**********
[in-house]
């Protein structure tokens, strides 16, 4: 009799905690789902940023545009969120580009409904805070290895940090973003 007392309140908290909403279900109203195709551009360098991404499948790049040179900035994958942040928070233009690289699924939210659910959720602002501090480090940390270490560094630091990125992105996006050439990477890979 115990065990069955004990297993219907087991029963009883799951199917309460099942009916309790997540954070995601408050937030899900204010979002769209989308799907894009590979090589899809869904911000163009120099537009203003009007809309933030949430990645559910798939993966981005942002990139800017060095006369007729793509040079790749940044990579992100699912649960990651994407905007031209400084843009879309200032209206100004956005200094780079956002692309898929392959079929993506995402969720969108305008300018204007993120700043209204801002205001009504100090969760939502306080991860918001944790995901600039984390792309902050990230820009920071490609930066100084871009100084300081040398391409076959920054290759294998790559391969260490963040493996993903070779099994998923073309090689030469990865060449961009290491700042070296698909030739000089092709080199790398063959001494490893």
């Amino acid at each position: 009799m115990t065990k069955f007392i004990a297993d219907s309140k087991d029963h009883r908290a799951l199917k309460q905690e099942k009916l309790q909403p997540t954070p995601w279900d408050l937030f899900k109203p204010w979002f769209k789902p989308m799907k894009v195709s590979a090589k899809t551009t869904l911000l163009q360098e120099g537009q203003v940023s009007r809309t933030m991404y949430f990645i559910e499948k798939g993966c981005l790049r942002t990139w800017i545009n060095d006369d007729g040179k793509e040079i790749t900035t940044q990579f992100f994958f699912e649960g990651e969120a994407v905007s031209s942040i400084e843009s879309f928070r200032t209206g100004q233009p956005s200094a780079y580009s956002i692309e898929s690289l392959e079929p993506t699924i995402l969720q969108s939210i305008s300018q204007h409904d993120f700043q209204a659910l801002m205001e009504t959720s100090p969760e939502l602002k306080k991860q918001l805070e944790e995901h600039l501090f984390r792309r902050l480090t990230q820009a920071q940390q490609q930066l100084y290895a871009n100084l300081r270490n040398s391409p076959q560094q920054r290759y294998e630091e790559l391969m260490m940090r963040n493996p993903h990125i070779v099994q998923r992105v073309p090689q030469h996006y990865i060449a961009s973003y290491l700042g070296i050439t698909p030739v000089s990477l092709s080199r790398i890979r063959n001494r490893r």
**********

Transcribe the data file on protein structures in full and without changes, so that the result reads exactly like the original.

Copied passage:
[in-house]
């Protein structure tokens, strides 16, 4: 009799905690789902940023545009969120580009409904805070290895940090973003 007392309140908290909403279900109203195709551009360098991404499948790049040179900035994958942040928070233009690289699924939210659910959720602002501090480090940390270490560094630091990125992105996006050439990477890979 115990065990069955004990297993219907087991029963009883799951199917309460099942009916309790997540954070995601408050937030899900204010979002769209989308799907894009590979090589899809869904911000163009120099537009203003009007809309933030949430990645559910798939993966981005942002990139800017060095006369007729793509040079790749940044990579992100699912649960990651994407905007031209400084843009879309200032209206100004956005200094780079956002692309898929392959079929993506995402969720969108305008300018204007993120700043209204801002205001009504100090969760939502306080991860918001944790995901600039984390792309902050990230820009920071490609930066100084871009100084300081040398391409076959920054290759294998790559391969260490963040493996993903070779099994998923073309090689030469990865060449961009290491700042070296698909030739000089092709080199790398063959001494490893």
């Amino acid at each position: 009799m115990t065990k069955f007392i004990a297993d219907s309140k087991d029963h009883r908290a799951l199917k309460q905690e099942k009916l309790q909403p997540t954070p995601w279900d408050l937030f899900k109203p204010w979002f769209k789902p989308m799907k894009v195709s590979a090589k899809t551009t869904l911000l163009q360098e120099g537009q203003v940023s009007r809309t933030m991404y949430f990645i559910e499948k798939g993966c981005l790049r942002t990139w800017i545009n060095d006369d007729g040179k793509e040079i790749t900035t940044q990579f992100f994958f699912e649960g990651e969120a994407v905007s031209s942040i400084e843009s879309f928070r200032t209206g100004q233009p956005s200094a780079y580009s956002i692309e898929s690289l392959e079929p993506t699924i995402l969720q969108s939210i305008s300018q204007h409904d993120f700043q209204a659910l801002m205001e009504t959720s100090p969760e939502l602002k306080k991860q918001l805070e944790e995901h600039l501090f984390r792309r902050l480090t990230q820009a920071q940390q490609q930066l100084y290895a871009n100084l300081r270490n040398s391409p076959q560094q920054r290759y294998e630091e790559l391969m260490m940090r963040n493996p993903h990125i070779v099994q998923r992105v073309p090689q030469h996006y990865i060449a961009s973003y290491l700042g070296i050439t698909p030739v000089s990477l092709s080199r790398i890979r063959n001494r490893r």